Page Banner

United States Department of Agriculture

Agricultural Research Service

Title: Microsatellite Diversity and Crossover Regions Within Homozygous and Heterozygous Sla Haplotypes of Different Pig Breeds

Authors
item Ando, Asako - TOKAI UNIV SCH OF MED
item Uenishi, Hirohide - NIAS, TSUKUBA, JAPAN
item Kawata, Hisako - TOKAI UNIV SCH OF MED
item Tanaka, Maiko - NIAS, TSUKUBA, JAPAN
item Shigenari, Atsuko - TOKAI UNIV SCH OF MED
item Flori, Laurence - STAFF-IAGRP, TSUKUBA, JAP
item Chardon, Patrick - INRA, FRANCE
item Lunney, Joan
item Kulski, Jerzy - ROYAL PERTH HOSP, AUSTRAL
item Inoko, Hidetoshi - TOKAI UNIV SCH OF MED

Submitted to: Immunogenetics
Publication Type: Peer Reviewed Journal
Publication Acceptance Date: February 22, 2008
Publication Date: June 17, 2008
Citation: Ando, A., Uenishi, H., Kawata, H., Tanaka, M., Shigenari, A., Flori, L., Chardon, P., Lunney, J.K., Kulski, J.K., Inoko, H. 2008. Microsatellite diversity and crossover regions within homozygous and heterozygous sla haplotypes of different pig breeds. Immunogenetics.60:399-407.

Interpretive Summary: Effective animal vaccine and infectious disease responses require that the vaccine or infectious organisms be recognized by the immune system. This requires that the vaccine or microbial antigens be processed and presented to the immune system by host proteins, termed the major histocompatibility complex (MHC) antigens. For swine the MHC is called the Swine Leukocyte Antigen (SLA) complex. This manuscript presents a new method to genetically type the SLA complex, using highly polymorphic microsatellite probes that identify alleles within each of the three SLA regions, the class I, II and III regions. Combined sets of SLA class I, II and III genes are termed haplotypes. Swine with different SLA haplotypes have been shown to develop different, SLA dependent titers of complement and antibodies in response to immunization with defined antigens and vaccines. Thus it is important to know the SLA haplotypes for pigs involved in disease and vaccine studies. This genetic typing approach for identifying SLA alleles is also important for further development of basic research in swine immunology and for use of the swine as a transplantation model for humans and as a xenotranplantation (cross-species) donor for humans, since SLA matching is required for acceptance of cell and solid organ transplants. Overall, this genetic typing approach for defining SLA alleles and haplotypes will be very useful for providing background data for researchers designing vaccines and biotherapeutics. It will help stimulate research into effective protective immunity for infectious diseases in every pig.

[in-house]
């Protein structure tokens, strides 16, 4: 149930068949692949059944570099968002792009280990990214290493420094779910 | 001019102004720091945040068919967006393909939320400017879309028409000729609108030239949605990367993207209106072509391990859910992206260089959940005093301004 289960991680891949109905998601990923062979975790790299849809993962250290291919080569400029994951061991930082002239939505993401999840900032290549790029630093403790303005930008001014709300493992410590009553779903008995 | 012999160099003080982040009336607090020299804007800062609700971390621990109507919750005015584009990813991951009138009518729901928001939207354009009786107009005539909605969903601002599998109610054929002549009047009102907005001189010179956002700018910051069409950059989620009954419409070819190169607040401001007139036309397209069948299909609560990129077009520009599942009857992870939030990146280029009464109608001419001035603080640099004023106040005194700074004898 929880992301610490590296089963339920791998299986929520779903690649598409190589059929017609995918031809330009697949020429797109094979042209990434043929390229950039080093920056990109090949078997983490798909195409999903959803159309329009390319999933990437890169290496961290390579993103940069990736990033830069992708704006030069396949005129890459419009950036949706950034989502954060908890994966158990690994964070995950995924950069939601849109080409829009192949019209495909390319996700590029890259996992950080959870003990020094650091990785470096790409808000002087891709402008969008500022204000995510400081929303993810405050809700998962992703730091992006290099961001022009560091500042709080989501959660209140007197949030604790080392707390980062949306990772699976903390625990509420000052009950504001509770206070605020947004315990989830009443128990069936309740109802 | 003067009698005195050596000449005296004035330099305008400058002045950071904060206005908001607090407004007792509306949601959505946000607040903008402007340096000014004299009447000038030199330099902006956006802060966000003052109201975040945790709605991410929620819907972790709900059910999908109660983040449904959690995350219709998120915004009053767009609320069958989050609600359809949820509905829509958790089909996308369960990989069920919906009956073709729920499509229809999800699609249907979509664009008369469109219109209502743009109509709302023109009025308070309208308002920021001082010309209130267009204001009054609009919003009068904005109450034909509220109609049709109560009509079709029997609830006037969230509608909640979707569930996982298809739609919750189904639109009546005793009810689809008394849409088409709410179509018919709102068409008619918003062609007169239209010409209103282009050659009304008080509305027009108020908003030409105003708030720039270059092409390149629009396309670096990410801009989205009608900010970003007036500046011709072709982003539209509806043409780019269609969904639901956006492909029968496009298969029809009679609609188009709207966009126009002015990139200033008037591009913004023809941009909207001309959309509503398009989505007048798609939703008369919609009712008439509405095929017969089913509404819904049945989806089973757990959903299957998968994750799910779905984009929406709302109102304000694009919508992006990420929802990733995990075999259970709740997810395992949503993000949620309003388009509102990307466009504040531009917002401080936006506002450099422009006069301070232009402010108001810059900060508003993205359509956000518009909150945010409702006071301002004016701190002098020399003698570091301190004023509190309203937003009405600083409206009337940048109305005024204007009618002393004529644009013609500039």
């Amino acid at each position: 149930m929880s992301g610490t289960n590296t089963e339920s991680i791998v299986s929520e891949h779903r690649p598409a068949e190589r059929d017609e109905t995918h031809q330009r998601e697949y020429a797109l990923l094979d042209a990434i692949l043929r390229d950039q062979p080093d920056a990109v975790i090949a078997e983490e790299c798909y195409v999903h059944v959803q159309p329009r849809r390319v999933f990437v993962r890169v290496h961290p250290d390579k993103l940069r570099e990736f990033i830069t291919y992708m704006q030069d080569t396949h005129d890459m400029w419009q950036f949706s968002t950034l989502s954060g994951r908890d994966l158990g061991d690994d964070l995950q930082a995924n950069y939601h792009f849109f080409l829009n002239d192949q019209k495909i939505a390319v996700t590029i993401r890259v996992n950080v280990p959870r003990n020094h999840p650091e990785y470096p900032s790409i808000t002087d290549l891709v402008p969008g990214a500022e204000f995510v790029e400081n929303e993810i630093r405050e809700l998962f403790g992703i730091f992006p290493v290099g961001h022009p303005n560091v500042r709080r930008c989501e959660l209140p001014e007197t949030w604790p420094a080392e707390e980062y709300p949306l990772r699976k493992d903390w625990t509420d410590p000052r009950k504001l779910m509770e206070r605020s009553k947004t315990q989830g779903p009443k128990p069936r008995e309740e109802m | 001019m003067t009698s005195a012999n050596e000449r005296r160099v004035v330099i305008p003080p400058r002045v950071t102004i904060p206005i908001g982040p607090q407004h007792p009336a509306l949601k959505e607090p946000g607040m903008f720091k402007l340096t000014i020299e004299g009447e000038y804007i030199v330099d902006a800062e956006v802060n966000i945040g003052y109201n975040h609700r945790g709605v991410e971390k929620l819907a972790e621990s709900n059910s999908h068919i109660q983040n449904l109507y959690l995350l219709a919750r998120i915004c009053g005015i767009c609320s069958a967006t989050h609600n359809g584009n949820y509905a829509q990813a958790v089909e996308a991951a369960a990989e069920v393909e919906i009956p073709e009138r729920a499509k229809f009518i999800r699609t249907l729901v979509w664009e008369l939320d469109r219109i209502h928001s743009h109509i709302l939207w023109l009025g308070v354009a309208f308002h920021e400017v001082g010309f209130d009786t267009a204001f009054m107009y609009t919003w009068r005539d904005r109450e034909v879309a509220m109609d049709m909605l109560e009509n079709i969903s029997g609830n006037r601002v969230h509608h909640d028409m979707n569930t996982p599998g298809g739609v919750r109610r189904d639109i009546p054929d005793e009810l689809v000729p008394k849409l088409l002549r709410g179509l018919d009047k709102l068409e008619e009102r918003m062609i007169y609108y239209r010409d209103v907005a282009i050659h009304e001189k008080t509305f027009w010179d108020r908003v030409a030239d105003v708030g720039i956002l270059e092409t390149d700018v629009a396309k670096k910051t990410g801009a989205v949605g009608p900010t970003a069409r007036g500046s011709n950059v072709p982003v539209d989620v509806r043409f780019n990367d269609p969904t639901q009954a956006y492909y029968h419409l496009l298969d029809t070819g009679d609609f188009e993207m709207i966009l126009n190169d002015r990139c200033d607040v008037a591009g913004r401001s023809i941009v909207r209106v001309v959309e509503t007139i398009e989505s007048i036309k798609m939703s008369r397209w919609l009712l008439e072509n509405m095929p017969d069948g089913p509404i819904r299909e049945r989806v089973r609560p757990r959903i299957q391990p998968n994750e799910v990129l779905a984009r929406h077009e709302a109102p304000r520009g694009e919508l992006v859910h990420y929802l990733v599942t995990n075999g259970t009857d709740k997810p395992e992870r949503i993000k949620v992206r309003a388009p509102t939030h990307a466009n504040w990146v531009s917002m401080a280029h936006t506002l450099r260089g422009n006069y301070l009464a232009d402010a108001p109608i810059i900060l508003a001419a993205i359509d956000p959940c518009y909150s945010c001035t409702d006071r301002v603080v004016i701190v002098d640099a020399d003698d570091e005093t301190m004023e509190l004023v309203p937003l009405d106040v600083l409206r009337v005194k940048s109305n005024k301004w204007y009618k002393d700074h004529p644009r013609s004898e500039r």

Technical Abstract: Our aim was to investigate microsatellite (MS) diversity and find crossover regions at 42 polymorphic MS loci in the SLA genomic region of 72 pigs with different homozygous and heterozygous well-defined SLA haplotypes. We analyzed the genetic polymorphisms of the 42 MS markers in 23 SLA homozygous/heterozygous, common pig breeds with 12 SLA serological haplotypes and 49 NIH and Clawn homozygous/heterozygous miniature pigs with nine SLA serological or genotyped haplotypes including four recombinant haplotypes. In comparing the same and different haplotypes both haplospecific patterns and allelic variations were observed at the MS loci. Some of the haplotypes were found to share large haplotype blocks extended over 2-Mb, suggesting the existence of strong linkage disequilibrium (LD) in the entire SLA region. Crossing over regions were easily defined by the MS markers within the class I and/or III region in pigs with the NIH and Clawn recombinant haplotypes. The present haplotype comparison shows that our set of MS markers provides a fast and cost-efficient alternative or complementary method to the serological or sequence based determination of the SLA alleles for the characterization of SLA haplotypes and/or the crossing over regions between different haplotypes.

Last Modified: 10/1/2014
Footer Content Back to Top of Page